We also want some humectants, film formers, and thickeners in this mix. I like liquid Crothix, so I'll include that, but you can use salt or another thickener you prefer. I like aloe vera as a humectant and scalp soother (as well as an electrolyte contributor to the thickening process), but you can feel free to include any hydrosol you like in place of the aloe vera or some of the water amount (if you lean towards oily, rosemary is very nice, and all hair types can appreciate the lovely smell and tingle of peppermint!)

Click here for information on things other than surfactants you'll find in shampoos! 

NOT FOR DAILY USE CLARIFYING SHAMPOO RECIPE FOR NORMAL HAIR
15% SLeS
15% other surfactant of choice
39% water
10% aloe vera (or other hydrosol)
10% cocamidopropyl betaine
3% glycerin
2% hydrolyzed protein of choice
2% panthenol
1% essential or fragrance oils
(optional) 0.5% extract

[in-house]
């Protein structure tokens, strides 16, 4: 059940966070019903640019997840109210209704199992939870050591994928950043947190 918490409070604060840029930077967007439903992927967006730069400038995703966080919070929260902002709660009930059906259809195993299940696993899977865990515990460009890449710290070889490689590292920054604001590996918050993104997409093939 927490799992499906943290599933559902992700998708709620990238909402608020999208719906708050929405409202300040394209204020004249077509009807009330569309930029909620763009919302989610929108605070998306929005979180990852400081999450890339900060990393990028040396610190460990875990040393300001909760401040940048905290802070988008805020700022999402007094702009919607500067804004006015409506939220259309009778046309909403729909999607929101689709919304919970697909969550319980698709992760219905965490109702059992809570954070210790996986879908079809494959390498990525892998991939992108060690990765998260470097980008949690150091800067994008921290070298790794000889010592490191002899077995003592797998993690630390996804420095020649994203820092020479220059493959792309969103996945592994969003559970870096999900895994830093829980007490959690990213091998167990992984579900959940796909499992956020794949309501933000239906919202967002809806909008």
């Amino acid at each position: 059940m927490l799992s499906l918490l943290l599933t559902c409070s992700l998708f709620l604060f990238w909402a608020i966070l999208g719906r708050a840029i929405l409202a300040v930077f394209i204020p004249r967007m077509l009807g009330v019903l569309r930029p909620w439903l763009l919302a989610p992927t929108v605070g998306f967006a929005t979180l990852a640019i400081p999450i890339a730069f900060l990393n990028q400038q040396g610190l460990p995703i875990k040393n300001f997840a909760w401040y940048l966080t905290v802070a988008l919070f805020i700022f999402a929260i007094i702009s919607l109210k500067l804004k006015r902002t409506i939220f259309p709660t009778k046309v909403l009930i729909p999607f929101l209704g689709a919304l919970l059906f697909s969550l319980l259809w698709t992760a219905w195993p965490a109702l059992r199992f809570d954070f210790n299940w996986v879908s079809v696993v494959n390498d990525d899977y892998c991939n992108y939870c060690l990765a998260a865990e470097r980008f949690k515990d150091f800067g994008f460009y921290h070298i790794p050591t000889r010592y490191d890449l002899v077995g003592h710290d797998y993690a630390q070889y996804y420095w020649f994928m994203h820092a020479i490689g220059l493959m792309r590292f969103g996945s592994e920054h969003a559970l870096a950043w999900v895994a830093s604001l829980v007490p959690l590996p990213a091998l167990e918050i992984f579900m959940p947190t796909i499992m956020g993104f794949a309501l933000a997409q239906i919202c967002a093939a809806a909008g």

up to 2% Crothix
0.5% Germall Plus or 1.0% Germaben II or other preservative at suggested amount
Colour, if desired

If you're an oily girl, you can use this recipe and substitute your preferred surfactants in place of the suggestions I make above.

If you're a dry haired girl, we have a tweak it a bit. Reduce your surfactants to about 25% - 10% cocamidopropyl betaine, 5% one surfactant (probably the SMC taurate), and 10% another surfactant (decyl glucoside would be a good choice). Switch your hydrolyzed protein to something like silk to penetrate your hair, and add some moisturizing ingredients. You'll have to increase your thickening to up to 5% Crothix because of the reduced surfactant amount.

Oh, let's just write this out, shall we?

NOT FOR DAILY USE CLARIFYING SHAMPOO FOR DRY HAIR
51.5% water
10% cocamidopropyl betaine
5% SMC or SMO taurate
10% decyl glucoside
2% hydrolyzed silk protein (or another low molecular weight protein)